Research Handbooks in Financial Law series
Edited by Matthias Haentjens and Bob Wessels
Chapter 12: Bank structural reform: Too big to fail, too big to save and too complex to manage, supervise and resolve?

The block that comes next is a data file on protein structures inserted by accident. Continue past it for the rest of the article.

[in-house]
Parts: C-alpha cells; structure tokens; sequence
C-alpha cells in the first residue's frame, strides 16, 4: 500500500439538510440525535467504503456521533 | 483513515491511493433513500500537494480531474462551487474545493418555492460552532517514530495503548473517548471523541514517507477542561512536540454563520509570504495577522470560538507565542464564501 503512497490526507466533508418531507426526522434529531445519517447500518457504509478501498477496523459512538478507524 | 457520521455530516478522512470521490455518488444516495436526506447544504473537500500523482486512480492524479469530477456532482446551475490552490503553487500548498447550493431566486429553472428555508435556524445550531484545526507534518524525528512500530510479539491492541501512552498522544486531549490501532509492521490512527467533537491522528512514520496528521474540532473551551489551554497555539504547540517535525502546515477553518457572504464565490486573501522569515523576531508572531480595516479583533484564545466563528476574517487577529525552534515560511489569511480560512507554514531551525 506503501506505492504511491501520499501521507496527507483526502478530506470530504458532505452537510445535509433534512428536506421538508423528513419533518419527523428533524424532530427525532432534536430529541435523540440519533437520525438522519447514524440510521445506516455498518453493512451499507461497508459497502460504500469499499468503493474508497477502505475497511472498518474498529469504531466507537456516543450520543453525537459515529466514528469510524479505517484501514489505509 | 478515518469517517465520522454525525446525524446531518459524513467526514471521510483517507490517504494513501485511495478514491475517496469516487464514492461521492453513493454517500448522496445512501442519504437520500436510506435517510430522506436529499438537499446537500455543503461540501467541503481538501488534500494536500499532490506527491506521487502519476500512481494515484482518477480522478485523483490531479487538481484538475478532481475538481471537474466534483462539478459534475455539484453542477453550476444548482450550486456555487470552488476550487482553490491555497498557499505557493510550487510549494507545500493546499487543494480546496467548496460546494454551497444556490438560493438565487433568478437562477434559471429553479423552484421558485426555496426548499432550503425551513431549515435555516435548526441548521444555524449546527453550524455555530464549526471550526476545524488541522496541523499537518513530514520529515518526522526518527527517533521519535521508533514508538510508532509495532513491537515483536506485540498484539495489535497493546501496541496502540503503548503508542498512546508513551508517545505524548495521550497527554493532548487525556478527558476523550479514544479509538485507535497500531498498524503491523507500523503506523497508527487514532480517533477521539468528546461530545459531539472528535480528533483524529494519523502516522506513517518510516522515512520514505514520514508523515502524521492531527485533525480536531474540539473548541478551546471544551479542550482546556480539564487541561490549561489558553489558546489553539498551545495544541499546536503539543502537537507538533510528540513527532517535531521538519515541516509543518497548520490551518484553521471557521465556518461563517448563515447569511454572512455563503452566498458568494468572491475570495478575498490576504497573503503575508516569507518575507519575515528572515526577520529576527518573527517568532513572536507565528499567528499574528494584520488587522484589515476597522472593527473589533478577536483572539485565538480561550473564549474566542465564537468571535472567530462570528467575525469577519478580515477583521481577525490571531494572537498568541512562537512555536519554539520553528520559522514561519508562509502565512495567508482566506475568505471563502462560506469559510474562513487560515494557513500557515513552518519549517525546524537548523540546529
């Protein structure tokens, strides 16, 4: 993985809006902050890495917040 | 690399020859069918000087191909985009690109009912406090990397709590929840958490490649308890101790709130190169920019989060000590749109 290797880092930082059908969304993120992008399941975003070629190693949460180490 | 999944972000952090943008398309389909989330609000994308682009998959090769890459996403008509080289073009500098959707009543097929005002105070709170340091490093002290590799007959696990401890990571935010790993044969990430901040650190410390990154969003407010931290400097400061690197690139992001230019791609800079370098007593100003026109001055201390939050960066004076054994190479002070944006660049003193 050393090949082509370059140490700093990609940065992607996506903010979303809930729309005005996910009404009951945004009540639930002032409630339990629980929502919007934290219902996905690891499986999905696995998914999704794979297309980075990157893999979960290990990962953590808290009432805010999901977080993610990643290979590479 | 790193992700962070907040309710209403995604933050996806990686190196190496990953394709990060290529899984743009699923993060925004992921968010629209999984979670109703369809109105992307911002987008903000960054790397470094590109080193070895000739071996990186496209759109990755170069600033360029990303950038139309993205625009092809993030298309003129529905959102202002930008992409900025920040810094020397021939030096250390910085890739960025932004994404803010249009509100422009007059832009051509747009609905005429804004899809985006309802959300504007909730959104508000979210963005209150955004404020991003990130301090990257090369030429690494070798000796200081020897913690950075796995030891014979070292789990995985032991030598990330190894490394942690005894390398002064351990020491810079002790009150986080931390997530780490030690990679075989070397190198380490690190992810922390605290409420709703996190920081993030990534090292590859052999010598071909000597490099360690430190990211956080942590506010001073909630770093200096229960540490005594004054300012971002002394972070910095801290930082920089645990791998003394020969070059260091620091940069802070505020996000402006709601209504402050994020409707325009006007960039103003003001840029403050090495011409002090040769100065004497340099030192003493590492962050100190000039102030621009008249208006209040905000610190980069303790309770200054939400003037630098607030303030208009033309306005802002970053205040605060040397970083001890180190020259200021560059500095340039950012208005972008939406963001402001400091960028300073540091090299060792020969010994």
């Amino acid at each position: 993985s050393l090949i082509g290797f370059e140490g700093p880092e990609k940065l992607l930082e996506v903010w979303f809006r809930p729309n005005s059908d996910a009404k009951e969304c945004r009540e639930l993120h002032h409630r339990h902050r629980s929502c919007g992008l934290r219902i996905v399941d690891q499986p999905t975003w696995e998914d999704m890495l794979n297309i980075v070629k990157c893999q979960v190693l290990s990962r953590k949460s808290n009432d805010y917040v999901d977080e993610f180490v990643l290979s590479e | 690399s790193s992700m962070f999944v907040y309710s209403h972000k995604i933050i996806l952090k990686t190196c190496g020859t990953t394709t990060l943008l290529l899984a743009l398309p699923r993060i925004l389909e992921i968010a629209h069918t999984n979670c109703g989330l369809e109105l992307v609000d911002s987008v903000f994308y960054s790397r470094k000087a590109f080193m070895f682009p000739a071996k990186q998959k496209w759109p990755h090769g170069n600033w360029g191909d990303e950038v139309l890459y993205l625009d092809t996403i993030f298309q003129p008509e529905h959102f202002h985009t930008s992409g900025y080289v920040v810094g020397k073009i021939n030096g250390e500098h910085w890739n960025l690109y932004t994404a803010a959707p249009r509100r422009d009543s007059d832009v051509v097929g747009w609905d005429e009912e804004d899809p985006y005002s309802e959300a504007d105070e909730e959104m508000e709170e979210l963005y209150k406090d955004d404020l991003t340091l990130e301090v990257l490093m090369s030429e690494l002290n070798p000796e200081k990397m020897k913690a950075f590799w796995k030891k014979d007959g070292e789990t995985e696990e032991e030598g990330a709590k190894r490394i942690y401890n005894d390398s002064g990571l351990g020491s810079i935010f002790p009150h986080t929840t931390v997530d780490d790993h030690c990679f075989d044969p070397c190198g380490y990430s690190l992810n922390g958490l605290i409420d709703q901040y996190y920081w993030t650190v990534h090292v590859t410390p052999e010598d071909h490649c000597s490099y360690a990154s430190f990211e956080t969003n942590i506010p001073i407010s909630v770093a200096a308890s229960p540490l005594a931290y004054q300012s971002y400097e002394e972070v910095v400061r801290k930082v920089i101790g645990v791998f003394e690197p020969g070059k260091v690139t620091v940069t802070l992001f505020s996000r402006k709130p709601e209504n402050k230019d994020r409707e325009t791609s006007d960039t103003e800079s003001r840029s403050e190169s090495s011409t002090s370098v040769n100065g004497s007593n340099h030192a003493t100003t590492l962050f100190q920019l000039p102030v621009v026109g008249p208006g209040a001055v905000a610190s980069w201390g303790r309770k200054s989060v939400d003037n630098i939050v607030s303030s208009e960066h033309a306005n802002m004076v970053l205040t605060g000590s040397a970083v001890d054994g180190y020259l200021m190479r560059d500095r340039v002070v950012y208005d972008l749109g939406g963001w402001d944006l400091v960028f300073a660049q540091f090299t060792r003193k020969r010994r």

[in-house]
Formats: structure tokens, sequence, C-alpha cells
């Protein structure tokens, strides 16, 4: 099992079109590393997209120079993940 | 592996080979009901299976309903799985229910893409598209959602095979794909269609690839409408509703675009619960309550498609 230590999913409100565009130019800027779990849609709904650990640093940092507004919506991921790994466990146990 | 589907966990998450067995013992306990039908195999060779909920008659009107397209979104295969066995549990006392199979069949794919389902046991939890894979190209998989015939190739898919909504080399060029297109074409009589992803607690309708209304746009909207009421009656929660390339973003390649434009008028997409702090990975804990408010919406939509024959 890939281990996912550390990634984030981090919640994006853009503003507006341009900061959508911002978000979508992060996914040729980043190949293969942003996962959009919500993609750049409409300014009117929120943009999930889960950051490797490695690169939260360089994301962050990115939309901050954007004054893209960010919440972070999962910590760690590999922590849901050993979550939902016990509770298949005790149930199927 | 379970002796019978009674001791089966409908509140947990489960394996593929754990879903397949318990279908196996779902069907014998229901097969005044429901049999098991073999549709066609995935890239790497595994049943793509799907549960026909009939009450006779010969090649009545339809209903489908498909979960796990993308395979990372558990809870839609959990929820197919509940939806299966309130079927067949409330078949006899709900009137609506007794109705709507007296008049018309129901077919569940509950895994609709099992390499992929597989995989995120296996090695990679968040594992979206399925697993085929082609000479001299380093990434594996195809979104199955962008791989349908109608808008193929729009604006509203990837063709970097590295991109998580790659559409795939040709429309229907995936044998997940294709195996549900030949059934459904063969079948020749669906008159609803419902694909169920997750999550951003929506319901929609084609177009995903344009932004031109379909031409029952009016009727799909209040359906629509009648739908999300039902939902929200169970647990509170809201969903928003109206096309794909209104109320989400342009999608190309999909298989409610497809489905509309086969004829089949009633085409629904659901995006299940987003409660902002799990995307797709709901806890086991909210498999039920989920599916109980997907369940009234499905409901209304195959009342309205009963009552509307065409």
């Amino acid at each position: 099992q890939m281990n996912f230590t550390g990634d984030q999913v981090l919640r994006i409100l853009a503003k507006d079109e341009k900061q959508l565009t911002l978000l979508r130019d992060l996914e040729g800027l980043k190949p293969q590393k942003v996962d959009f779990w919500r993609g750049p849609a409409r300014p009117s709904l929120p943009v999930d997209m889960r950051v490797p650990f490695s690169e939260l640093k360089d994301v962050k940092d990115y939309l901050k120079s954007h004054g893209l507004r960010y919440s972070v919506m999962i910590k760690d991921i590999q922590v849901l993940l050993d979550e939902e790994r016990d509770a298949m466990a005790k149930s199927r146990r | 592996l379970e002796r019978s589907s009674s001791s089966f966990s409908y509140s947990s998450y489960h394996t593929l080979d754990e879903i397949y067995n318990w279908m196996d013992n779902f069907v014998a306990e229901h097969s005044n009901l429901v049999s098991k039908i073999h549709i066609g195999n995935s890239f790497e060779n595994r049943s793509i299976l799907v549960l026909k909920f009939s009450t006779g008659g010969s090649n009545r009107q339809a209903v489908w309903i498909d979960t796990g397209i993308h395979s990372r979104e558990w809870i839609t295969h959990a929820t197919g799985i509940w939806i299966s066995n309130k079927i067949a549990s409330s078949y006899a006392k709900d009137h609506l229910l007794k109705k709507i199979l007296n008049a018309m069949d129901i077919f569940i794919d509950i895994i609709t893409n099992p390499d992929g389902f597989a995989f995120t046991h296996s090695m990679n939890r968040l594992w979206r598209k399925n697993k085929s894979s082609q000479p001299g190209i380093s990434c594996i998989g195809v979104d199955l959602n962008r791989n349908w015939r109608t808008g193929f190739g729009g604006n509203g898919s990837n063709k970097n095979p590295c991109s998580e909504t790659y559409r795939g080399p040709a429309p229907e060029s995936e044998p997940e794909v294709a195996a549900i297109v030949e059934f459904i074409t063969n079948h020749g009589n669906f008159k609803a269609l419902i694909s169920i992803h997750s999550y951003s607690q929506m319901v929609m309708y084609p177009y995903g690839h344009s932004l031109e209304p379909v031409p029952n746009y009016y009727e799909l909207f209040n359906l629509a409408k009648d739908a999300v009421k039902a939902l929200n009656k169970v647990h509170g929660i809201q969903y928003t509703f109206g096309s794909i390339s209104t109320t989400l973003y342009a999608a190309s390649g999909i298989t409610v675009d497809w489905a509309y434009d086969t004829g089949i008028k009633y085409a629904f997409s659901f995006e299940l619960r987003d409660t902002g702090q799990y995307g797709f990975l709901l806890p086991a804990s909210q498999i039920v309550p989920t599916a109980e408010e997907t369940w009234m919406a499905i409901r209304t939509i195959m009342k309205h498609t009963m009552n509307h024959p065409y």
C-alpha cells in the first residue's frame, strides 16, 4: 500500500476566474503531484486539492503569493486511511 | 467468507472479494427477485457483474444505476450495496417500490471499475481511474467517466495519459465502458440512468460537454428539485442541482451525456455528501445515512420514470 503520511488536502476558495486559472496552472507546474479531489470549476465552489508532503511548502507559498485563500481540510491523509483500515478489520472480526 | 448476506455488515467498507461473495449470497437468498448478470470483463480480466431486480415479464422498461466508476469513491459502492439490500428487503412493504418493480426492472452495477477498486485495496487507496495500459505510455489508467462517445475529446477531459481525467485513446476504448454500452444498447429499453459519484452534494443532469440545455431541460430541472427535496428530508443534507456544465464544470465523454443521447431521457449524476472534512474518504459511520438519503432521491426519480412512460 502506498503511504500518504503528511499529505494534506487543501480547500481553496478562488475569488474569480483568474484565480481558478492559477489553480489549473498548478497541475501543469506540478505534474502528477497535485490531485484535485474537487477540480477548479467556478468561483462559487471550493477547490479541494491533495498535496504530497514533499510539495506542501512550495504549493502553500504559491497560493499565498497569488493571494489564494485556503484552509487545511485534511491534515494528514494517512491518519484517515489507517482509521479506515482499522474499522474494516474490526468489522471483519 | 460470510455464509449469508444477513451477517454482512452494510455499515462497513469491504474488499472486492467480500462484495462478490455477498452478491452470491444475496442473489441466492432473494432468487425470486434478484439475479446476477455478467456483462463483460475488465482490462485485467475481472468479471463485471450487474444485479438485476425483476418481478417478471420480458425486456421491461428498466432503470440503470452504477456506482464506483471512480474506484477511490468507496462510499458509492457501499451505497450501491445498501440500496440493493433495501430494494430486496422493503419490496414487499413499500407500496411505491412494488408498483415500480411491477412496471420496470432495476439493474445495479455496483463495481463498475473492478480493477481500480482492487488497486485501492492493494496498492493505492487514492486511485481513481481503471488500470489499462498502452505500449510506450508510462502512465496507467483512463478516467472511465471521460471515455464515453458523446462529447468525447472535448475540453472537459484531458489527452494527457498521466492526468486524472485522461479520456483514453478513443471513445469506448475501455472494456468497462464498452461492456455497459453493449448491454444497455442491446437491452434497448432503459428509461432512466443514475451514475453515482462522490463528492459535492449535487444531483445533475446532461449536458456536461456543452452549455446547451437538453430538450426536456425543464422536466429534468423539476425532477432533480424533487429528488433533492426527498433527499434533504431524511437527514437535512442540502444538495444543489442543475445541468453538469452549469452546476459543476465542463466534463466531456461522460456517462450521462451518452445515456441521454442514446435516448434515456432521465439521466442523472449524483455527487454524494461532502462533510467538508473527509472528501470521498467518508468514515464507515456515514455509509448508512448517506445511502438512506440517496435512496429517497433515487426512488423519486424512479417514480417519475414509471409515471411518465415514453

Bank structural reform is the result of a global financial crisis which developed in the summer of 2007 and became obvious in the EU in the latter part of 2008. The EU Member States that share an economic and monetary union (‘the Eurozone’) began to appear particularly vulnerable: the Greek sovereign debt crisis became apparent in early 2010 and serious economic problems emerged in Ireland, Portugal, Italy and Spain. Fearing possible defaults, markets began demanding substantially higher interest rates for the bonds of these Member States with Spanish 10-year yields topping 7.5 per cent in the summer of 2012. A negative feedback loop between banks and their sovereigns began to be seen as the principal cause of the crisis: as banks are the major purchaser of sovereign debt, banking problems can jeopardise the fiscal position and sovereign debt problems can put banks at risk. As a result of this inter-connection, governments intervened to provide State aid to banks that were at risk of failing in an attempt to restore confidence in the financial sector and avoid a systemic crisis. Between 1 October 2008 and 1 October 2013 the European Commission took more than 400 decisions authorising State aid measures to the financial sector. Between 2008 and 2012, the overall volume of aid used for capital support (recapitalisation and asset relief measures) amounted to €591.9 billion. The guarantees and other forms of liquidity supports reached their peak in 2009 with an outstanding amount of €906 billion.
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